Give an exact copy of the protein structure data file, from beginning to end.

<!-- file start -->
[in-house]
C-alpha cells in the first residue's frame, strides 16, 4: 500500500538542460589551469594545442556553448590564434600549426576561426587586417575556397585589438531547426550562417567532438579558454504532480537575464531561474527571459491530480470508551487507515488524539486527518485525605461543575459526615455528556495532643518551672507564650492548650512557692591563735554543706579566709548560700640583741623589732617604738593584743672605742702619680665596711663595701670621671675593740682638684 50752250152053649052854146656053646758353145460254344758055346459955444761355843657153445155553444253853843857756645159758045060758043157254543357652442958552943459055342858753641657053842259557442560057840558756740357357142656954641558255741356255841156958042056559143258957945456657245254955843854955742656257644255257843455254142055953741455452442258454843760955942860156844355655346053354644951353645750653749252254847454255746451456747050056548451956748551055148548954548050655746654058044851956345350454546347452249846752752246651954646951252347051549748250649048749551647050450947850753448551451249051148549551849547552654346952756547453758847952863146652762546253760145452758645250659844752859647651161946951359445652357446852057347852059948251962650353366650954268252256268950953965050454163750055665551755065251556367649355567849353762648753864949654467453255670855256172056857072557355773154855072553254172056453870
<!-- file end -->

[in-house]
C-alpha cells in the first residue's frame, strides 16, 4: 500500500538542460589551469594545442556553448590564434600549426576561426587586417575556397585589438531547426550562417567532438579558454504532480537575464531561474527571459491530480470508551487507515488524539486527518485525605461543575459526615455528556495532643518551672507564650492548650512557692591563735554543706579566709548560700640583741623589732617604738593584743672605742702619680665596711663595701670621671675593740682638684 50752250152053649052854146656053646758353145460254344758055346459955444761355843657153445155553444253853843857756645159758045060758043157254543357652442958552943459055342858753641657053842259557442560057840558756740357357142656954641558255741356255841156958042056559143258957945456657245254955843854955742656257644255257843455254142055953741455452442258454843760955942860156844355655346053354644951353645750653749252254847454255746451456747050056548451956748551055148548954548050655746654058044851956345350454546347452249846752752246651954646951252347051549748250649048749551647050450947850753448551451249051148549551849547552654346952756547453758847952863146652762546253760145452758645250659844752859647651161946951359445652357446852057347852059948251962650353366650954268252256268950953965050454163750055665551755065251556367649355567849353762648753864949654467453255670855256172056857072557355773154855072553254172056453870